The Black Sea and the Ucraina crisis: a geopolitical synthesis. (versione originale)

The Black Sea and the Ucraina crisis: a geopolitical synthesis. (versione originale)

La regione del Caspio

La sintesi dopo gli articoli di approfondimento sulla crisi ucraina e la sua influenza in quel settore strategico del Mar Nero e del Mar Caspio.

Il Direttore scientifico: Maria Gabriella Pasqualini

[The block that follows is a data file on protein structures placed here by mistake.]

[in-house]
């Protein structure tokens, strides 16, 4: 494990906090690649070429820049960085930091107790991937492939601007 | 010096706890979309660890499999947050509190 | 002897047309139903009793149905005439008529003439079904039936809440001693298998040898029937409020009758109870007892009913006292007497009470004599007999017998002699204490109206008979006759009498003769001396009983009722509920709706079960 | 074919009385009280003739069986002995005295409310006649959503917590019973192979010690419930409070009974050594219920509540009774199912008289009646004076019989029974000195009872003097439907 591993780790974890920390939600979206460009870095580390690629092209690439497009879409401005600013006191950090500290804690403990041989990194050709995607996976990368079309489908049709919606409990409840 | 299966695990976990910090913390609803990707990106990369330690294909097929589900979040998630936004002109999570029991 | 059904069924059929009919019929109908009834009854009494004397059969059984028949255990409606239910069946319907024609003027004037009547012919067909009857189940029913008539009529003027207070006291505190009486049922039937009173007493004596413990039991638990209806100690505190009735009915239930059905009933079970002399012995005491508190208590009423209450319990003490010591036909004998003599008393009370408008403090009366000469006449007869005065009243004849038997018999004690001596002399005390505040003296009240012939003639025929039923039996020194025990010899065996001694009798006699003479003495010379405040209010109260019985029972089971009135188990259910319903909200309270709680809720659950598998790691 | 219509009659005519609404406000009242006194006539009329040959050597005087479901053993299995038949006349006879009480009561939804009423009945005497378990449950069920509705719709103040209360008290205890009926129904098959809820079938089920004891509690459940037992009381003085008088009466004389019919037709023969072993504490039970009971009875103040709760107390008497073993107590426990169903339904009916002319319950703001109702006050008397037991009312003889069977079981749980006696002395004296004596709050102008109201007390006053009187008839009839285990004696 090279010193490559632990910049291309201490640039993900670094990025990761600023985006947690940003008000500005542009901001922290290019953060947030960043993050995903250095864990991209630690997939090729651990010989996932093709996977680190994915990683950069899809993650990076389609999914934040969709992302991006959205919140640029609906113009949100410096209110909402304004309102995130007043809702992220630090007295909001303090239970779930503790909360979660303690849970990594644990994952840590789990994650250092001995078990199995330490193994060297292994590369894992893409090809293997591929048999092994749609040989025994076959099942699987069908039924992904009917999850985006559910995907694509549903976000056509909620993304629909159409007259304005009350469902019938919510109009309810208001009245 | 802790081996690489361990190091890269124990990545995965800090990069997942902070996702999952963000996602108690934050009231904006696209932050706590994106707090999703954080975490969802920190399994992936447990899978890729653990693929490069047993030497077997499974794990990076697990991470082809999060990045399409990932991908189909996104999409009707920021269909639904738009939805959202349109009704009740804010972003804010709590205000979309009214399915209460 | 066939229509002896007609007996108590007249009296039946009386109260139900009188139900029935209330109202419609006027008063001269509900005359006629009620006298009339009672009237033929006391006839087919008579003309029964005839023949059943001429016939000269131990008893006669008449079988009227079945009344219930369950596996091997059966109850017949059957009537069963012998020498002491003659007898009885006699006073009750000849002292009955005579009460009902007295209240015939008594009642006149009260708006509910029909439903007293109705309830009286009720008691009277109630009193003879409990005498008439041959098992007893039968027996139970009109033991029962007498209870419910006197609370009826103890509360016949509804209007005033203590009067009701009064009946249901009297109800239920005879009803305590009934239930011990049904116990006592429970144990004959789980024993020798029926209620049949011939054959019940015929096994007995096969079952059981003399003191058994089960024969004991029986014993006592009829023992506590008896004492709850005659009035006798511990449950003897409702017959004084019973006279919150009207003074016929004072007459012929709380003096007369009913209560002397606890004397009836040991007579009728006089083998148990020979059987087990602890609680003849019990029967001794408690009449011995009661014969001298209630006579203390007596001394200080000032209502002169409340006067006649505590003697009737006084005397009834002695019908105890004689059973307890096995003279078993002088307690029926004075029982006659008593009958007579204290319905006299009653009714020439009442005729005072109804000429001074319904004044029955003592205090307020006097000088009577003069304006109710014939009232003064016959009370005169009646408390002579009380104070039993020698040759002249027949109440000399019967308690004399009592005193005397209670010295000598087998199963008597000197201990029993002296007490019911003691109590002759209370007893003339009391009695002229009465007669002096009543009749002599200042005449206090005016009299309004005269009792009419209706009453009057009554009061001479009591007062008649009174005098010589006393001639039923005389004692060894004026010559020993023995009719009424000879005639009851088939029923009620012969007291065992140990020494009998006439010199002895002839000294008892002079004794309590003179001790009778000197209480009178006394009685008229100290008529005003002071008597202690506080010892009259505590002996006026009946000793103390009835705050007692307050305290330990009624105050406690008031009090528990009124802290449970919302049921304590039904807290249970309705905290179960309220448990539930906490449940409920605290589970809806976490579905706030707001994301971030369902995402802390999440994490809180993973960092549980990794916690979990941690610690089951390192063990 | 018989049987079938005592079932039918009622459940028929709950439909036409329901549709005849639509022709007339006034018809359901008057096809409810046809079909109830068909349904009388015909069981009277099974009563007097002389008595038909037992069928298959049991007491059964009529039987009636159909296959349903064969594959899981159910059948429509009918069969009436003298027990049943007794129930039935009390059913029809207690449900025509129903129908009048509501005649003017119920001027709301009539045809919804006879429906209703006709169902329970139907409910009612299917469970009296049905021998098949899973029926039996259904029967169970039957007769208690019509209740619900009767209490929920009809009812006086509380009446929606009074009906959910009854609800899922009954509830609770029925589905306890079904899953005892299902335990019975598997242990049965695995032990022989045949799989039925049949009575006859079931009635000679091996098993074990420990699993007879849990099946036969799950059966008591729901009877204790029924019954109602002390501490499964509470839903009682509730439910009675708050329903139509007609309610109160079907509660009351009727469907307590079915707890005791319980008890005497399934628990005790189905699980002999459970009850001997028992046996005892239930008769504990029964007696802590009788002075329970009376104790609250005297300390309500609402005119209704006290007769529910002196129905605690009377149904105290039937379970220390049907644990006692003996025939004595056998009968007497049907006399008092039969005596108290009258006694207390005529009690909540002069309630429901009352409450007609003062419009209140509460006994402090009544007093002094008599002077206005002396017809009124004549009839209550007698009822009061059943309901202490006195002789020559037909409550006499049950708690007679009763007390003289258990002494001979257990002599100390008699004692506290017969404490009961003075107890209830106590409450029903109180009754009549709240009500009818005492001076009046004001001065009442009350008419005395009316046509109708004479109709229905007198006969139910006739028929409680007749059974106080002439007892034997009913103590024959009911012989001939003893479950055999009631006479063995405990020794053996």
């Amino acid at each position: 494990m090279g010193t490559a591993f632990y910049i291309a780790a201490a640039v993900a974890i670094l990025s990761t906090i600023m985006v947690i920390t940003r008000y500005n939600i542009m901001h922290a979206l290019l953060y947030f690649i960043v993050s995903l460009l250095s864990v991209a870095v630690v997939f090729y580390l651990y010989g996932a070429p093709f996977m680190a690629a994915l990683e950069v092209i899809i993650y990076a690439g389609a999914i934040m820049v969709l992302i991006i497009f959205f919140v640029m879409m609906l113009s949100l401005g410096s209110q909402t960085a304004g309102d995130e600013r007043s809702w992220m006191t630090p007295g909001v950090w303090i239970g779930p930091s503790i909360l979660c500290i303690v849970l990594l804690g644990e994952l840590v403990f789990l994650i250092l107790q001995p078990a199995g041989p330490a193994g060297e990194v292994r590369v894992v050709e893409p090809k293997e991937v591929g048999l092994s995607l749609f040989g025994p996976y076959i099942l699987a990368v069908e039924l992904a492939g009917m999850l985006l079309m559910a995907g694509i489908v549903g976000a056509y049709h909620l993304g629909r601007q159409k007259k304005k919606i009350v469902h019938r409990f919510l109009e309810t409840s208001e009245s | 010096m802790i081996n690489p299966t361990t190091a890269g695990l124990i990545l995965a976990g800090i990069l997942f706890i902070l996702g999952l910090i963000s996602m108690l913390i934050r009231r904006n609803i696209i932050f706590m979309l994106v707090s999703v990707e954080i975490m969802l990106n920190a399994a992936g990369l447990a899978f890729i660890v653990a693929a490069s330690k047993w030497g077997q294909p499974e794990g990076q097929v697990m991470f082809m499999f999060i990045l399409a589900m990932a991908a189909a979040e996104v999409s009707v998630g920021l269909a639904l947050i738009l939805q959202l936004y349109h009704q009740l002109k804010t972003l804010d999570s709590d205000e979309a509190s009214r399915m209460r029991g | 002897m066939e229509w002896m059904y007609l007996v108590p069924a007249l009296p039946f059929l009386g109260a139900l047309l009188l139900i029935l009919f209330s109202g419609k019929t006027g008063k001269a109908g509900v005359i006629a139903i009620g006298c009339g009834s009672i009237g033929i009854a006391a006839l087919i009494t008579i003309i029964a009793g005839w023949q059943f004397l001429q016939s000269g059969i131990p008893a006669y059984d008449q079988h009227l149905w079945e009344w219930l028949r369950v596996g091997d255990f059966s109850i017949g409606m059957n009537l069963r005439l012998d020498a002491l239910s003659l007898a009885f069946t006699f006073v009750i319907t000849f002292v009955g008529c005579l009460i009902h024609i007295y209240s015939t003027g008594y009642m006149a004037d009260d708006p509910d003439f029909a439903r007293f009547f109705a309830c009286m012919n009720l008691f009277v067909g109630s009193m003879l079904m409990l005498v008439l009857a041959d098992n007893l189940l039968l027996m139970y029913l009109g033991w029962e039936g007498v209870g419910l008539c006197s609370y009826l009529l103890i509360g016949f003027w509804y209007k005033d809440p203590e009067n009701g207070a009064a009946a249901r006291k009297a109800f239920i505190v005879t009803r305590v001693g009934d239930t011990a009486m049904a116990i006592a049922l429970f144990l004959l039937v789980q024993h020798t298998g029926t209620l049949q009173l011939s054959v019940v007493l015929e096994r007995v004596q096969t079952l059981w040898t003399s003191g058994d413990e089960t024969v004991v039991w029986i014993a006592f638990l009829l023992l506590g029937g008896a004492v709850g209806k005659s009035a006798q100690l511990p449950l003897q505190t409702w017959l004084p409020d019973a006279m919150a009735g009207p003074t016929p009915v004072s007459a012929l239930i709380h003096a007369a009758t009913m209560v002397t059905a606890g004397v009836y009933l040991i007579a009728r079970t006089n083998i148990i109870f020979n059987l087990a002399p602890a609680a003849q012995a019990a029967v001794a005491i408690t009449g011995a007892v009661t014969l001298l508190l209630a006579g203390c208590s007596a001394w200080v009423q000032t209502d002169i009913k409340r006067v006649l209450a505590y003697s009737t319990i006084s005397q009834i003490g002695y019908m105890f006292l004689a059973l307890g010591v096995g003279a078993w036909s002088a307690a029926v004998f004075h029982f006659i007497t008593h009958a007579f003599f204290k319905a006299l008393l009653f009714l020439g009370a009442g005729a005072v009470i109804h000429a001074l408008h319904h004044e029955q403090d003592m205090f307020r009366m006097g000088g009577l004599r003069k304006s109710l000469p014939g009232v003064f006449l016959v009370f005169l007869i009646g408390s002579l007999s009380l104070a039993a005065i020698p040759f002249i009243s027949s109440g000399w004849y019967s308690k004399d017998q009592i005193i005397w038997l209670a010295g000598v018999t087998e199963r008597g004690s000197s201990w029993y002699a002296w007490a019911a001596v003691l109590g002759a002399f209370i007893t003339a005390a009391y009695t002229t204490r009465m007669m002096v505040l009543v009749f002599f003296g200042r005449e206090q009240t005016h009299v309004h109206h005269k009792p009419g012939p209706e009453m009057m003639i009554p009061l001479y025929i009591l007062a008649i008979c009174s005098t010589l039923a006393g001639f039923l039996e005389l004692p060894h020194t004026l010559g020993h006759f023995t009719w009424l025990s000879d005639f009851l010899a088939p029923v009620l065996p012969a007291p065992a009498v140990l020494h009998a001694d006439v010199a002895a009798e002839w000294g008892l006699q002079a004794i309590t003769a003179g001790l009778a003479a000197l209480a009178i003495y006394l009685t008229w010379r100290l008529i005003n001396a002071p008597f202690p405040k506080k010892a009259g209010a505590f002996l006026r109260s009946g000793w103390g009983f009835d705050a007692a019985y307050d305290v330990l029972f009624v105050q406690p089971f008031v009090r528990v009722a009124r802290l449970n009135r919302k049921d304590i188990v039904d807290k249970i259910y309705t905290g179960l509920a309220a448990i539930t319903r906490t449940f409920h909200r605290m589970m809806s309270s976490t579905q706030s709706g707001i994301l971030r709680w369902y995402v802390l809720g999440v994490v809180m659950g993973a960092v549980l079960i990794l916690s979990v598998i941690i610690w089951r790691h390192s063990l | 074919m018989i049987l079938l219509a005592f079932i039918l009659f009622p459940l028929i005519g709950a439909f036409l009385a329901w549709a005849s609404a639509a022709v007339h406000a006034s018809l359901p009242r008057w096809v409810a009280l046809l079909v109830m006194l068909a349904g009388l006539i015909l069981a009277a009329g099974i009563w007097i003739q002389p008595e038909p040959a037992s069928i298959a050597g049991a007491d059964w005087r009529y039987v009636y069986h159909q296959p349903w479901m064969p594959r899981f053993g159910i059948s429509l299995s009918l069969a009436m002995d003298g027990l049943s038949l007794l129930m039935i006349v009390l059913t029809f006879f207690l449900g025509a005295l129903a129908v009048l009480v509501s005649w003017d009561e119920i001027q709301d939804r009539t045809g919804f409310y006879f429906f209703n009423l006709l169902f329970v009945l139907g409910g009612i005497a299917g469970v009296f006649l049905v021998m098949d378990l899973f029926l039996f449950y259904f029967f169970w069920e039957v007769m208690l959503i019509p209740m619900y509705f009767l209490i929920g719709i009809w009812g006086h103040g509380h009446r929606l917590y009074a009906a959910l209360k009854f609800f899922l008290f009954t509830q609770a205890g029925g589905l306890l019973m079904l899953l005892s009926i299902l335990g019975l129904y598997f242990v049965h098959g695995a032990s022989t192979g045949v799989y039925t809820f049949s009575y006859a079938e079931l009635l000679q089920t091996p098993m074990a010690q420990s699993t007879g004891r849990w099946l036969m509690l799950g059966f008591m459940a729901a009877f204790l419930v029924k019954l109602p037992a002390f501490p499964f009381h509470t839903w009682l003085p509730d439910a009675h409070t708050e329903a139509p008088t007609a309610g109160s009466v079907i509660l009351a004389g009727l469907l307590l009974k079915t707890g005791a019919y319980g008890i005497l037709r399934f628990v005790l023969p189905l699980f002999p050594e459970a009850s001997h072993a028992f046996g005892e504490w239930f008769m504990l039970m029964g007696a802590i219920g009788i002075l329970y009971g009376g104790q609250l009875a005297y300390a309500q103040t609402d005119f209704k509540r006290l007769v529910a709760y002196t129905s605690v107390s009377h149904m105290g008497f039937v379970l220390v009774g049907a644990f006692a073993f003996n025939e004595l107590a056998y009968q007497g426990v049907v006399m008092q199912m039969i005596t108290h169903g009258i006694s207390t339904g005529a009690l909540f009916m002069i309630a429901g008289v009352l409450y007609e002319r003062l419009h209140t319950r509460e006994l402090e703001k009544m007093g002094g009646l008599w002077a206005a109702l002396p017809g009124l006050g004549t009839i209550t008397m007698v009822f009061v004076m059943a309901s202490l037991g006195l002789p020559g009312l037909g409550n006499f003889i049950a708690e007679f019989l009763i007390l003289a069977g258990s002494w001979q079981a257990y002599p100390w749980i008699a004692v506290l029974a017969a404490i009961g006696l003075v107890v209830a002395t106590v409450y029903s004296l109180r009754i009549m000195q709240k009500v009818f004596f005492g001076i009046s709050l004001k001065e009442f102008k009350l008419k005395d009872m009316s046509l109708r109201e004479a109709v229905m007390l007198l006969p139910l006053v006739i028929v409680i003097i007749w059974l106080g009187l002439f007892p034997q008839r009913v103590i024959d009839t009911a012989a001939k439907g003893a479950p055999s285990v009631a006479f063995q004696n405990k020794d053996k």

The Black Sea appears to be at crossroads of international politics on the grounds of its strategic location. What happens there could have repercussions at a worldwide level and undoubtedly on the Eurasian continent, that is to say, the Black Sea area, the Caspian Sea and Central Asia, the Middle East and the Persian Gulf area; in other words, on the planet’s richest oil reserves and on one of the world’s geopolitical hotspots, because of the enduring infighting between sectarian forces, such as Sunnis and Shias. The control of the Black Sea appears therefore one of the key elements for geopolitical supremacy on the Eurasian continent. Russia’s orchestrated media campaign of confrontation with the West may be good tactics, as it will rally the population’s nationalistic consensus around the President for some time to come, but as long as the economic situation deteriorates this might come to an end, together with the “pact” between government and population of restraint in political dissent by the population in exchange for a progressively improved economic situation. This state of affairs may also bring rifts within the inner elite of the Kremlin, especially if financial assets are seized by Western financial institutions or the situation involves an even more bitter confrontation with the West. The consequences of such an event are still not clear as they are being weighed up by analysts and government officials. The progressive worsening of the economic situation in Russia could soon lead to a more aggressive Russian foreign policy that raises the stakes and consequently the level of confrontation to boost Russian nationalism and gather consensus towards the Russian leadership in the context of an identity/value driven defiance of the West, especially the United States, amplified by an intense propaganda campaign by the Russian media, politically well-conceived in order to build a fear-inducing “image of the enemy” and thus strengthen the sense of the unity and “combat readiness,” the “total mobilization”, of the Russian nation, of its geopolitical importance and national pride as a Great Power (velikaia Derzhava), something which is highly valued in Russia, and its just cause against the common and threatening geopolitical and, above all, “civilizational” enemies, above all NATO and the United States, who threaten it not only in its geopolitical and security interests, but also in its core essence of Orthodox civilization and in its national values (samobytie).